SequentaSequenta Inc, San Francisco, introduces ClonoSIGHT™, a sequencing-based test for minimal residual disease (MRD) for leukemia and lymphoma.

The ClonoSIGHT MRD test has been shown to offer sensitivity for the detection of residual cancer cells in marrow or blood. Test results are generated in 7 days using the company’s CLIA-certified laboratory and can be used to better measure a patient’s risk of post-treatment relapse and guide subsequent care.

“The launch of ClonoSIGHT marks an important step toward improved treatment paradigms in blood cancers, which are driven by sensitive and specific measurements of residual disease,” says Tom Willis, PhD, Sequenta’s CEO. “This product builds on more than 2 decades of clinical research into the value of MRD and brings the incredible power of next-generation sequencing to bear on the important problem of rare cancer cell detection.”

The test uses the company’s proprietary LymphoSIGHT™ platform, which works by sequencing unique DNA signatures that are present in immune cells to allow tracking of malignant subpopulations even when they are present at levels as low as one cell per million white blood cells. The sequencing-based readout provides quantitative results that can be directly interpreted by oncologists.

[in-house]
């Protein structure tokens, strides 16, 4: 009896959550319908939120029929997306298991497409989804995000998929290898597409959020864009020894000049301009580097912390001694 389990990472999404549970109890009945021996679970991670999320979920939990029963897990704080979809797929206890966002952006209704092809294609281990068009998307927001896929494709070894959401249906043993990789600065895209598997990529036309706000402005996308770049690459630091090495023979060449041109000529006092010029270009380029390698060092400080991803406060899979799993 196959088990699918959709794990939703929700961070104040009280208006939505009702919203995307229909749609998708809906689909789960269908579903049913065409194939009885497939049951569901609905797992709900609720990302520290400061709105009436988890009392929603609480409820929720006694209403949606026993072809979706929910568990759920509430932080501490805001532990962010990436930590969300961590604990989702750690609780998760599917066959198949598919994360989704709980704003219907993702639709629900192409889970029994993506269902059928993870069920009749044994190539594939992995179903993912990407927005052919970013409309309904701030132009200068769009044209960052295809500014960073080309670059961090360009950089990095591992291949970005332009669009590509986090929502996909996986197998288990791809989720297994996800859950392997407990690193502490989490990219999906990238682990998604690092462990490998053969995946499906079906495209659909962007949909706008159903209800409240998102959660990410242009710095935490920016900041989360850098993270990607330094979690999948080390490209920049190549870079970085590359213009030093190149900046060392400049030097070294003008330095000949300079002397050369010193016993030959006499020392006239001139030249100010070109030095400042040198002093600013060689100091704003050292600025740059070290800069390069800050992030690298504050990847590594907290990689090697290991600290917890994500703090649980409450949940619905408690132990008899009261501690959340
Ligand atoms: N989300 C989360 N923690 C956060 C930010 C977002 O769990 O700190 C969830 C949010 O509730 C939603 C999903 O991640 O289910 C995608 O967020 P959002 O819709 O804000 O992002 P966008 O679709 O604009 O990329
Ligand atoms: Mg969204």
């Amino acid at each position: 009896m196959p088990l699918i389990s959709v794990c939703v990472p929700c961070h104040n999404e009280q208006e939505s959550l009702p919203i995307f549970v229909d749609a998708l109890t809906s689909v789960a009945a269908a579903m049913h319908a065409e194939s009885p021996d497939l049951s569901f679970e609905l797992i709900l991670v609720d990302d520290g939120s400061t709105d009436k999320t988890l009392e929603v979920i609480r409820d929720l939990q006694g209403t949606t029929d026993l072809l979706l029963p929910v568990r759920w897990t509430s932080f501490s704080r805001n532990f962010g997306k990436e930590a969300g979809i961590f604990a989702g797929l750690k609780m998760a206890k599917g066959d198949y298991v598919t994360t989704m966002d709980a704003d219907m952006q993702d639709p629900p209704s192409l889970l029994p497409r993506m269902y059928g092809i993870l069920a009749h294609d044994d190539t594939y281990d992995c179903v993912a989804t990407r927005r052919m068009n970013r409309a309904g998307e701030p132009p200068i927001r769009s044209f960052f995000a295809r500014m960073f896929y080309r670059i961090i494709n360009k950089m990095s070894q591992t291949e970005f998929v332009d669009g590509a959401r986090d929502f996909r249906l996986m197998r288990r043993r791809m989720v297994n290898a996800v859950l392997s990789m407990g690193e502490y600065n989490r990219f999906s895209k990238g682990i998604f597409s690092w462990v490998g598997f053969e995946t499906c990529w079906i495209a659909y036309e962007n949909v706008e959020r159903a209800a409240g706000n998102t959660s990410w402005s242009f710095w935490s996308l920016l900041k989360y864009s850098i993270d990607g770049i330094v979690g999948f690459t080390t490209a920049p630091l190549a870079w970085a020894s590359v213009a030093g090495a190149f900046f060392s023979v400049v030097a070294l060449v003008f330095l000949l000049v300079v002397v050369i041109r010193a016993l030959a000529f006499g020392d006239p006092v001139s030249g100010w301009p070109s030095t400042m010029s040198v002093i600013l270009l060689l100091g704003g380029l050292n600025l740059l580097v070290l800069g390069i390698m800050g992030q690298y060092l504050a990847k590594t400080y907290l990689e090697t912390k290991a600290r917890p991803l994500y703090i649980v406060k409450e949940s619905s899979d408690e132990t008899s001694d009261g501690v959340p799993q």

“The LymphoSIGHT technology has been validated in the past year in more than 10 clinical trials, two of which have already appeared in peer-reviewed journals, with others under review,” says Malek Faham, MD, PhD, chief scientific officer, Sequenta. “These studies have demonstrated not only the technical improvements in sensitivity and specificity of the ClonoSIGHT test, but also the relevance of its performance for patient prognosis in acute lymphoblastic leukemia (ALL), mantle cell lymphoma (MCL), and chronic lymphocytic leukemia (CLL).”

These early studies have shown that the LymphoSIGHT method was able to detect residual disease in as many as 10% of children with ALL who were negative by flow cytometry. It also detected residual disease in significant numbers of MCL patients who were negative by PET scans and subsequently suffered fatal relapses, the company says. Larger studies, including prospective studies conducted by oncology cooperative groups, are currently under way to extend the validation of the test.

[Source: Sequenta]